When Tropical Storm Andrea roared up the East Coast recently dropping buckets of rain, it underscored the National Oceanic and Atmospheric Administration's forecast that 2013 will have an extremely active hurricane season with 13 to 20 named storms. And since we still have letters B through Z to go, there's no better time to buy a new generator or make sure the one you have now is working properly.
Q: My new dryer recommends that lint be removed from inside the dryer cabinet every two years by a qualified servicer. I never had to do this with my 20-year-old dryer. Is it really necessary? —Mary Ann Mack, Phoenixville, PA
A 47-year-old New Jersey woman was killed on Wednesday by a fire that investigators are blaming on a faulty dishwasher, according to NorthJersey.com. The tragedy is a reminder of the potential dangers that can result from defective appliances.
What dangers lurk in your backyard? Especially for young children, the risks range from the obvious (mowers and tractors) to the unexpected (poisonous plants). Here are the major danger zones—and how to minimize your child's risk this summer:
With the memory of Sandy still fresh in many people's minds, the National Oceanic and Atmospheric Administration is forecasting an active or extremely active hurricane season for 2013. We could see 13 to 20 named storms, including 3 to 6 major hurricanes with winds of 111 miles per hour or higher. Here are six ways to weather the season.
Newborns who sleep in the same bed as their parents are five times more likely to die suddenly than those who sleep in a separate crib, according to a new study published in a British medical journal. The study, which looked at 1,472 cases of sudden infant death syndrome in the United Kingdom, reinforces a recommendation that the American Academy of Pediatrics has made for the past 20 years that infants are safest sleeping in their own bed.
The Consumer Product Safety Commission today announced the recall of two models of Optimus portable electric space heaters, including one model that Consumer Reports judged a Don't Buy: Safety Risk last year and asked the safety agency to recall.
For as long as we've been testing laundry detergent pods—those convenient, single-use packets—only Tide Pods have cleaned well enough to make our winner's list. But there's a new top pod in our tests of laundry detergents, and it costs about 30 percent less than Tide Pods. The only catch is you'll need a Costco membership to find it. And if you have kids at home, special safety precautions are a must.
With the unofficial start of summer just a few weeks away, now's the time to do a thorough safety check around the yard to prevent the slips, trips, falls, burns, and other accidents that each year send tens of thousands of people to the emergency room. A recent outdoor safety survey of nearly 1,300 adults by the Consumer Reports National Research Center revealed the top danger spots.
Six months ago today—on October 29, 2012—Sandy slammed into the mid-Atlantic region. A new Consumer Reports survey documents the deep disruption and devastation Sandy wrought, along with highlighting the steps that helped victims cope in its aftermath.
With their low prices and ease of use, aerosol fire sprays are a tempting purchase. But the sprays are no substitute for a fire extinguisher. In fact, in Consumer Reports' tests the sprays sometimes made a grease fire flare up, which could make it spread. Performance problems caused us to judge two aerosol fire sprays—the First Alert AF400 Tundra Fire Extinguishing Spray and Shield Fire Protection Kitchen Guard—Don't Buy: Performance Problem. Now we've found a third brand being advertised called Knockout 360 that's also an aerosol fire spray.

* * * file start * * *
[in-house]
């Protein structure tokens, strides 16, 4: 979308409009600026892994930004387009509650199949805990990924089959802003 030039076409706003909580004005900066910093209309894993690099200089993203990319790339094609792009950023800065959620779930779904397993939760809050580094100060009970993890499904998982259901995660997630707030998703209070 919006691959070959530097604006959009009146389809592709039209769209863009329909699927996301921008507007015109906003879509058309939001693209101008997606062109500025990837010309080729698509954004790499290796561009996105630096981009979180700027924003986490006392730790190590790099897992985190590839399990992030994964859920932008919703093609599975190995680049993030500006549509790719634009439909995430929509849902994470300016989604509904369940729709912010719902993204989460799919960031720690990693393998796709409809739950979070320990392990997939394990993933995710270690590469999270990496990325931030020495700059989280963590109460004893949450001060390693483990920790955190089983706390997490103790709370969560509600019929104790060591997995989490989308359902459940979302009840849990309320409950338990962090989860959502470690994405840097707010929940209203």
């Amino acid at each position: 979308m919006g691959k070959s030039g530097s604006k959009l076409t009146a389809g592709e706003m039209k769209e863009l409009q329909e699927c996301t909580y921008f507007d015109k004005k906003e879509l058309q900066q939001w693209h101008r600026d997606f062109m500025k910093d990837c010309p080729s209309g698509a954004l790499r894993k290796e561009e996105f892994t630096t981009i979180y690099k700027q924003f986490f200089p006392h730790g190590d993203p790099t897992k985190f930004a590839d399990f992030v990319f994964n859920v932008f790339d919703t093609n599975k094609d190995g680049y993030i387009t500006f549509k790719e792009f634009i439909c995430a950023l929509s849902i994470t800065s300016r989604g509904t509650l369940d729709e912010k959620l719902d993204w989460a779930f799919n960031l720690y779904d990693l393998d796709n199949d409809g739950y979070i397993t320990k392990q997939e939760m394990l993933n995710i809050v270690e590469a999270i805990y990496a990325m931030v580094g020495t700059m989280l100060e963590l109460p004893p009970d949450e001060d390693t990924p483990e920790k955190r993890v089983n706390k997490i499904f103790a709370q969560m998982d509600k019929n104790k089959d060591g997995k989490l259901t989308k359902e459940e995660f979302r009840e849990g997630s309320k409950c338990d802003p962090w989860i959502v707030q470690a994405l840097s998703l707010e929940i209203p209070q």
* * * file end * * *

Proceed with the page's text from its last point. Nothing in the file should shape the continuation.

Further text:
Super strong rare-earth magnet sets are being recalled by several retailers according to the Consumer Product Safety Commission. The retailers, which include giants such as Barnes & Nobel and Toys R Us, have been marketing the magnetic kits as decorative and novelty items for adult owners. However, the high-powered magnets may cause serious injury if swallowed by children who mistake the items for colorful candy.
A mowing accident in Florida in which a two-year-old lost both her feet tragically underscores the dangers posed by powerful lawn equipment. "The energy transferred by a typical lawn mower blade is equivalent to being shot in the hand with a .357 Magnum pistol," says the American Academy of Orthopaedic Surgeons, whose doctors see many such injuries. "In addition, a lawn mower can eject a piece of metal or wood up to 100 miles per hour."
There's a reason that safety experts recommend keeping your child in an age-appropriate child restraint as long as possible before graduating to the next type. Moving the youngster to a less restrictive car seat too soon can be a step backward in terms of safety. This is especially true with booster seats that can be used with the car's three-point seat belt rather than a harness. In Consumer Reports recent tests of booster seats, we found that 80 percent of manufacturers suggest a weight limit typical of a child well under three, which is too young for a booster seat.
Each year more than 5,200 children suffer falls from windows and at least one in four is injured badly enough to be hospitalized. So it's no accident that National Window Safety Week occurs in early Spring when the weather is mild enough to open the windows again. Safety experts take advantage of this week to remind parents and caregivers about the dangers of window falls. And there's evidence in at least one state that it's working. The Oregon Trauma Registry reports it is seeing a decrease in the number of falls.
Our testers put 100s of products through their paces at our National Testing and Research Center. Learn more about how we test for: